Admissions Q&A with Alumni Ambassador, Heather Mitterer: Part Two

The Penn State World Campus Admissions team held a question-and-answer–style webinar for prospective students to connect with our Alumni Ambassadors. These ambassadors serve a critical role by sharing their first-hand experiences as recent graduates for those who are considering applying to a degree program. Following are some of the questions asked at the webinar — and responses from one of our ambassadors, Heather Mitterer, about her experiences as an online learner.

Topic: Alumni Advice

What was the greatest source of motivation for you?

My family was a critical part of my educational career. My husband and a few key friends kept me moving forward with encouraging words and support. I never lost sight of my desire to pursue an education. I focused on my aspiration for personal enrichment and career advancement during tough times.

What advice do you have for future students that you wish you had gotten before you started your program?

Don’t be afraid to ask for help and don’t procrastinate. In an online setting, you must reach out and ask the professor if you do not understand something. It isn’t as simple as raising your hand like you would in a class. Second, plan your weeks at the beginning of the week and review the materials and assignments that you must complete.

How has your life changed since you earned your degree at Penn State, and how did the degree prepare you for any new position or responsibility?

I was promoted four months after obtaining my degree. I had worked in customer service and leadership roles within my company, and then was promoted to human resources manager. This role is aligned with my Penn State degree. My education increased my self-confidence and critical thinking, and provided a good, ethical framework for decision making.

What were you nervous about when coming back to school? Did you have any struggles?

I was out of school for ten years prior to returning, and I was intimidated by the entire process of going back to school.

I also struggled with MLA and APA citation parameters. There is a method to writing, and it was new to me, which was intimidating. However, instead of being overwhelmed, I found resources to use as a reference point. I asked professors to explain steps to me, and I used the library resources to review work and edit.

The last struggle was dedicating my free time to school. Instead of reading a book for fun, I read a textbook. On vacation, I needed to put some time aside to log on for a discussion post or talk to a professor about making an accommodation. These are all little things that create small roadblocks that can seem challenging. However, the challenges are worth the bigger gain of an education.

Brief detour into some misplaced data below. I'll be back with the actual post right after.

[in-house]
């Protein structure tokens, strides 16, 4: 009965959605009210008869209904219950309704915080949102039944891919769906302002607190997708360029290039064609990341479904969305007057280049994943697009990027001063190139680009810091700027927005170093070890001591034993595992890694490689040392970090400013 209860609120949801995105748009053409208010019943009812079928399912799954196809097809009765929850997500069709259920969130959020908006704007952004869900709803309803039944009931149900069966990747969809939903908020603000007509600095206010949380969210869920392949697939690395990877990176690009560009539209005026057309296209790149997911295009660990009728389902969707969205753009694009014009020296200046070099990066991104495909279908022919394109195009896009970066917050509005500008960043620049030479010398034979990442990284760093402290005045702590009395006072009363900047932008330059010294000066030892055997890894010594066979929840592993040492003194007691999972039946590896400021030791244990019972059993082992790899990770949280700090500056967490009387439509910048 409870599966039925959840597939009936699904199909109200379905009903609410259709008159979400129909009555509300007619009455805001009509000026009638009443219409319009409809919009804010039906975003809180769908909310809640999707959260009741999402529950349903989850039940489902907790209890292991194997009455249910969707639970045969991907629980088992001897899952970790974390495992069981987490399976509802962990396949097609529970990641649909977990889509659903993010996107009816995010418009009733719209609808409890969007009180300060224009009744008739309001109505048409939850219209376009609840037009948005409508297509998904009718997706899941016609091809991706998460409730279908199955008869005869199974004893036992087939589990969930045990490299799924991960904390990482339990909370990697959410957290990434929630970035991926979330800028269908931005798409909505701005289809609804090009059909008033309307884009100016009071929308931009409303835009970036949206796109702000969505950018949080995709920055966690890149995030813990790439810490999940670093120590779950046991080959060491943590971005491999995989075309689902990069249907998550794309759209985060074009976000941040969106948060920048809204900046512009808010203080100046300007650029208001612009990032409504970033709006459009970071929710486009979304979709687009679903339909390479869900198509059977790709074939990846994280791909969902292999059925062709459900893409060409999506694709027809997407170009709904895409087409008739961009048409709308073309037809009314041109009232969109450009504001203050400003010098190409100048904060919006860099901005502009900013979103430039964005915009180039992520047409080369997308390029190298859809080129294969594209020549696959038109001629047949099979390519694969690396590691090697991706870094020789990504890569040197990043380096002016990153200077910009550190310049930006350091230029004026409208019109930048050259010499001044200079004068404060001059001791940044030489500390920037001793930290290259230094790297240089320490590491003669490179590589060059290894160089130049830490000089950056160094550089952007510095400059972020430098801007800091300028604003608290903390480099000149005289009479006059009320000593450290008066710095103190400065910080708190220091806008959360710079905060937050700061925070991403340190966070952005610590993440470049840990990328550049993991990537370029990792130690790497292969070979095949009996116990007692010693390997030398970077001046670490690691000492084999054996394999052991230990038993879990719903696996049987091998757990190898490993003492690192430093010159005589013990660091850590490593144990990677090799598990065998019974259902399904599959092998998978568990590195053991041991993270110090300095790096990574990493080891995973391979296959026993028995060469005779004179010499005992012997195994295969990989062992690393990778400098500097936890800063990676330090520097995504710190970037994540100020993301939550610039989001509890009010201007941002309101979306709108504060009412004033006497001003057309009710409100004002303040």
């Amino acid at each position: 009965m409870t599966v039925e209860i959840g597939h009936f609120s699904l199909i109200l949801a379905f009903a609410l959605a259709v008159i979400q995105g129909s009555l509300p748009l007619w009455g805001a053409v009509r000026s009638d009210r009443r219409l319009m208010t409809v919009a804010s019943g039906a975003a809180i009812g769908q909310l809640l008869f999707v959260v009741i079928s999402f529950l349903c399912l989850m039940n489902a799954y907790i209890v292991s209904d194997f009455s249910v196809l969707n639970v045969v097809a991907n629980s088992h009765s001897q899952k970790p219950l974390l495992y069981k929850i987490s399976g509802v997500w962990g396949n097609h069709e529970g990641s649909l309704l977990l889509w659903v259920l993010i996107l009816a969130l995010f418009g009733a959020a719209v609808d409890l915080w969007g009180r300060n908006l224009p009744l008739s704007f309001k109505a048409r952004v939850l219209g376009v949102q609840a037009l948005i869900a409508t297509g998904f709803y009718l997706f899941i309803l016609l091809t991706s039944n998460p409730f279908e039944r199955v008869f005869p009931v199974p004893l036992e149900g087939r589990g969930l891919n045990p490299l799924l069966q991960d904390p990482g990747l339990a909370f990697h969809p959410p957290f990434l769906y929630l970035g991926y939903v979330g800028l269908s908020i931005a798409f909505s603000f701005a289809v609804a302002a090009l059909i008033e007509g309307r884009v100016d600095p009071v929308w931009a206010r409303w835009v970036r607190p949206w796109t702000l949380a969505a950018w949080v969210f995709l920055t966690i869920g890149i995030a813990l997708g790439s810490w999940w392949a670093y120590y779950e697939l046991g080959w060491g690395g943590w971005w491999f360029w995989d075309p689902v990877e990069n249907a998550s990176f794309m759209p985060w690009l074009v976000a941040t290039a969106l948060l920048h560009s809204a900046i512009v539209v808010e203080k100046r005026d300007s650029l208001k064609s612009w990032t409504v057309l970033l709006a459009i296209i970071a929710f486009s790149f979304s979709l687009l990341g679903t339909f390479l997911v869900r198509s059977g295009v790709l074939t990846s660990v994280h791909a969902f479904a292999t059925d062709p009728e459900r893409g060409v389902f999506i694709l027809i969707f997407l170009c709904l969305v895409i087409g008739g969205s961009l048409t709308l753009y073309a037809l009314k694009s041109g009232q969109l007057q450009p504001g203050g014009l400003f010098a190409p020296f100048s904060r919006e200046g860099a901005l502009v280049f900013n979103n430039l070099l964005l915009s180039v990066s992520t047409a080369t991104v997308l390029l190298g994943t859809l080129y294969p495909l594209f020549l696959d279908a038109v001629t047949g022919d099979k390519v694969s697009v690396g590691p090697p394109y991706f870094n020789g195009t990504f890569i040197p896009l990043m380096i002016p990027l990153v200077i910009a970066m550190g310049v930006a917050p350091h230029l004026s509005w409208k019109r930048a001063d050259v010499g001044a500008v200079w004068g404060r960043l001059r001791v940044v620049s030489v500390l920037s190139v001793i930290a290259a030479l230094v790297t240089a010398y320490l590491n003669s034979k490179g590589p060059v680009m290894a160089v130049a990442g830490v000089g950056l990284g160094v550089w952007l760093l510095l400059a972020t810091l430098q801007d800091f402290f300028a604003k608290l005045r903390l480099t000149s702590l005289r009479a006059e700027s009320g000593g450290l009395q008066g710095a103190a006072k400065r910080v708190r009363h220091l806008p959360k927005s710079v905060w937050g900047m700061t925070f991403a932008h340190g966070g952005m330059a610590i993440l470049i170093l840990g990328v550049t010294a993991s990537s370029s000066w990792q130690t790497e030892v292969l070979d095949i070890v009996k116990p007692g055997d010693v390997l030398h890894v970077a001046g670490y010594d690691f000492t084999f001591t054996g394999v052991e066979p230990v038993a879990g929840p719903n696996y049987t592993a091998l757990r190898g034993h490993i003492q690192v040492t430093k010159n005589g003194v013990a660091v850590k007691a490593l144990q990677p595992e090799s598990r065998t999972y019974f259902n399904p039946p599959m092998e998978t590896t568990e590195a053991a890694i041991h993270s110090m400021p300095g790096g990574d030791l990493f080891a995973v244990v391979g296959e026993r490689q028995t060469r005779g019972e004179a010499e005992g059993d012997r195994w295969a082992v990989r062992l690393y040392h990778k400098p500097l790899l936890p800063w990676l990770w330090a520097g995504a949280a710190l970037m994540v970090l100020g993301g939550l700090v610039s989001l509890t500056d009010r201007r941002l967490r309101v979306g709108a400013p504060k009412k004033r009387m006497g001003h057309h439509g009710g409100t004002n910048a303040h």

Topic: Online Learning Experience

What would your biggest recommendation be to a new student who is starting online with Penn State World Campus?

Study your syllabus at the beginning of the week and plan ahead. Utilize whatever tools work for you to organize your assignments on a weekly basis, so that you do not get behind. At times of stress, keep your head up and rely on short-term goals and close friends and family who support you.

What is it like to work with peers from a distance?

It was challenging at times, specifically with group assignments. Penn State World Campus provides rooms and resources to virtually connect with other students. Professors will often ask for student locations/availability to match schedules as much as possible.

What was your average credit load per semester?

I started slow and took two classes for the first semester. If you have been out of school for a while, it may be best to start with one class to become familiar with the process. After that point, I organized the classes that I needed to take by combining some lower-level courses with higher-level courses. If I had a 200 level, a 300 level, and a 400 level, I would combine those three and take three in a semester, because I felt they offset one another in workload and academic rigor.

I was working full-time and taking an average of three to four classes per semester. For each 3-credit course, plan on about 10 to 12 hours of work a week.

How long did it take you to complete your program?

I started without any credits in fall 2008 at a community college. I took an average of two to three classes each semester (including summer) and graduated from Penn State in spring 2014. It took about six years.

Read part one of Heather’s blog post.

Heather Mitterer
Heather Mitterer


About Heather

Heather Mitterer is a 2014 Penn State World Campus graduate with a Bachelor’s Degree in Organizational Leadership and a Minor in Psychology. She lives in Lancaster, Pennsylvania, with her husband.